This is a gripping novel of love, passion, betrayal and heartbreak. Katharine Parr survived Henry VIII to find true love with Thomas Seymour - only to realise that her love was based on a lie. Clever, sensible and well-liked, Katharine Parr trod a knife edge of diplomacy and risk during her marriage to an ageing, cantankerous King Henry. When he died, she was in her late thirties and love, it seemed, had passed her by. Until, that is, the popular Thomas Seymour - bold, handsome, witty and irresistible - began a relentless courtship that won her heart. Katharine fell passionately in love for the first time in her life and, also for the first time, threw caution to the wind with a marriage that shocked the worldly courtiers around her. But, all too soon it becomes obvious that Thomas has plans beyond his marriage for the young, capricious, quick-witted heir to the throne - Elizabeth - and that in his quest for power, he might even be prepared to betray his now pregnant wife! Katharine Parr's ecstasy and tragedy are witnessed and recounted by her closest friend, Catherine, Duchess of Suffolk, who lives through the tumultuous years after Henry's death at Katherine's side. A polished courtier in her own right, Catherine is sharply aware of the political realities of life at court and is, apparently, a loyal supporter of her friend. As her story weaves its way through that of Katherine and Thomas's heady passion and tragic denouement, however, it gradually becomes clear that Catherine has her own tale of betrayal and regret to tell!
I have recently been reading lots of Tudor history and this is another one this time focusing on Henry VIII’s last queen, Katherine Parr.
The book tells of Katherine story after the king dies and she is left free to marry Thomas Seymour. What I knew about her was that she had been, previous to her royal marriage, close to Seymour and that they had planned to marry. When they do marry it seems that Katherine may finally have her happy ending after having been married 3 times to older husbands. Unfortunately Thomas doesn’t prove to be a husband of substance and there are rumours of him being over familiar with Princess Elizabeth who was fourteen at the time and lived with them. Truth or not those rumours seem to have weighed Katherine down and made her last days unhappy ones.
Dunn provides us with a different story here using those same facts, or rumours that are known to have existed, and despite myself I found the story highly entertaining. I say despite myself because in the beginning I wasn’t too sure where she was leading me and whether I liked her narrator. The book is written in the first person by Catherine, the Duchess of Suffolk, Maria de Salinas’ daughter and Katherine Parr’s best friend.
I think the use of first person worked beautifully in the story so as to provide us with a view of the period. We are privy to Cathy’s (the Duchess of Suffolk) thoughts, we get to know her feelings and her views on marriage, politics and children and we see Kate (Katherine Parr) through her eyes. Kate is a woman who lived her motto – To Be Useful In All I Do – and Cathy does feel that Kate’s friendship was an invaluable treasure when she was growing up and in need of guidance. Not only for Cathy, but for everyone else in need of help that came to her ,Kate is the person who always knows what to do to make everything right again. There’s no better proof of that than when she takes Jane Grey and Elizabeth under her wing bringing some joy to their young lives. Cathy distrusts Seymour and is unsure whether his marriage to Kate was of interest or love but Kate seems very happy and wants her best friend around to share her happiness so Cathy stays in Suddeley for a time.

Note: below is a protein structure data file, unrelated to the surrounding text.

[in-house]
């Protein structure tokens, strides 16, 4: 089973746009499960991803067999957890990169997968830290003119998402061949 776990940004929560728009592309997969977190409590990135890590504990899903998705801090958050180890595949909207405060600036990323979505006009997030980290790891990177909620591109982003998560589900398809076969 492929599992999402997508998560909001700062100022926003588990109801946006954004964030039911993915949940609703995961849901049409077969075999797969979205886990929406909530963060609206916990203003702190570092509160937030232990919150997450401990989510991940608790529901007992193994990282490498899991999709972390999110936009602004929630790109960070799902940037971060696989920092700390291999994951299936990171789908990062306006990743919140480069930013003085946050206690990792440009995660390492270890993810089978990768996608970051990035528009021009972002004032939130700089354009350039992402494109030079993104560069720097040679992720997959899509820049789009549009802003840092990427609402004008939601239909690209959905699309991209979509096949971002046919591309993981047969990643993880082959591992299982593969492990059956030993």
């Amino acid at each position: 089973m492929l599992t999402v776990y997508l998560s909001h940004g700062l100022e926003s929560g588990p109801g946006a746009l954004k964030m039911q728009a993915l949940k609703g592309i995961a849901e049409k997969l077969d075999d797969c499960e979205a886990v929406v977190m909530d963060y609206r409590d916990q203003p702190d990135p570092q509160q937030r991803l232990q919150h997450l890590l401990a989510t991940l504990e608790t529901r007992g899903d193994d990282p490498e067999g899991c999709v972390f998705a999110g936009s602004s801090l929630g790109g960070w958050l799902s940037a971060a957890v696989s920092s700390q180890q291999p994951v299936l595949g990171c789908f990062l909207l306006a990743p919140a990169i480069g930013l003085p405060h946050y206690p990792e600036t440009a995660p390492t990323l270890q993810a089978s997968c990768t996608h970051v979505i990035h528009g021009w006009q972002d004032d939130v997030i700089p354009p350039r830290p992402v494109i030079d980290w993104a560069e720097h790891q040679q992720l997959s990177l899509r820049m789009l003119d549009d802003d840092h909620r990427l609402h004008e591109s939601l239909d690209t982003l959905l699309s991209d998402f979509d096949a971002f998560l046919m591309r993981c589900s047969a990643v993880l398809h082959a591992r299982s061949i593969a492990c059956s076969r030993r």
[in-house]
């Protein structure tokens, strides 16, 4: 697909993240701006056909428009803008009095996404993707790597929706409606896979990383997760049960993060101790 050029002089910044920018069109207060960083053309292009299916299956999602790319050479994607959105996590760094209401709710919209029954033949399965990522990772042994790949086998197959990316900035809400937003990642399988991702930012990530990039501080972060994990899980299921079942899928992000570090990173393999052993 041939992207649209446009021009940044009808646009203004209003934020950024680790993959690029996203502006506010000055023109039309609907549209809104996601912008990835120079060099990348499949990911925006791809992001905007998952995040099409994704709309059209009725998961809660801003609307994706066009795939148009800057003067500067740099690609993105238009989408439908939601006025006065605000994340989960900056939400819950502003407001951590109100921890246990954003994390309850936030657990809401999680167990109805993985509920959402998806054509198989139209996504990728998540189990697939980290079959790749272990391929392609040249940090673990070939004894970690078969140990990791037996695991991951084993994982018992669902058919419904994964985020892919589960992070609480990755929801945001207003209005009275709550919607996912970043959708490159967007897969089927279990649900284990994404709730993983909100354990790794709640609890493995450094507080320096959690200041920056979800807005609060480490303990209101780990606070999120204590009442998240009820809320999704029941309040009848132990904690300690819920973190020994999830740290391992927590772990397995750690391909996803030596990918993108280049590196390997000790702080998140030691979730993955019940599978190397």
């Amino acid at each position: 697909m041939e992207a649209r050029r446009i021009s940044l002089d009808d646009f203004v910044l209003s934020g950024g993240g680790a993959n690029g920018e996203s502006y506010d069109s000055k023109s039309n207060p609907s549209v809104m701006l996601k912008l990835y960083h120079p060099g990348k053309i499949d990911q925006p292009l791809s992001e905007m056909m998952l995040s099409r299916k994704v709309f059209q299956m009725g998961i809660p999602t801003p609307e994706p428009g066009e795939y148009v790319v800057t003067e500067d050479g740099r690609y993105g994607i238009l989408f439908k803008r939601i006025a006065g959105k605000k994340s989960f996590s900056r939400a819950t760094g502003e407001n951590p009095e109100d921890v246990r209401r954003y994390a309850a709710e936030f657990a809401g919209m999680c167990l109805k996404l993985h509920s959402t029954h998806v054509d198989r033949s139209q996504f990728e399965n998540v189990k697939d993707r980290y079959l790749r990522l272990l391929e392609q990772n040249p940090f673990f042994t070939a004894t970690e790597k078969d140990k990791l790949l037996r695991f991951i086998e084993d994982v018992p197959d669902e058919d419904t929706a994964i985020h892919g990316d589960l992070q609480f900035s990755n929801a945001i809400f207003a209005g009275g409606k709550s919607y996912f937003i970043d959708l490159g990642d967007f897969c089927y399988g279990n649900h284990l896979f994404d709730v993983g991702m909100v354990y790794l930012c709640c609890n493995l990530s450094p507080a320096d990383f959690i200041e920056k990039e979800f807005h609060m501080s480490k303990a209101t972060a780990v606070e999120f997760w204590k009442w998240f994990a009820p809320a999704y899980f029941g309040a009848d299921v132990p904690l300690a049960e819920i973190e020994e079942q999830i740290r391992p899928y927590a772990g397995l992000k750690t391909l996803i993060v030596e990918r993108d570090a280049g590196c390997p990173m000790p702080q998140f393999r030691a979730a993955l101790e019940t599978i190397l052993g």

The problem I had was that in the end I felt the book was more about Cathy, albeit in an assumed fictional situation, then about Kate. I don’t feel I know Kate better than I did before but I feel I know Cathy and the political problems and machinations of the time. I did like that Cathy had a determination and sharp mind but in the end she stays a person of her own time, trying to save herself and her children of scandal and not hesitating in blaming others so as to disguise her faults. I’m also not too keen on sexual scandals being the center of the plot and it seems that most of Tudor stories revolve around sex as much as about politics. But in a way it seems fitting that authors keep coming up with such plots seeing how Henry VIII kept accusing some of his wives of crimes of that nature while he kept quite a few mistresses on the side…
Dunn does mention in the end that the relationship she created here is a fictional one but frankly I don’t know what would have been worse. To have Kate dying and raving at Seymour because of Elizabeth, or because of Cathy. Both perspectives are painful and I feel Katherine Parr deserved better in her last days.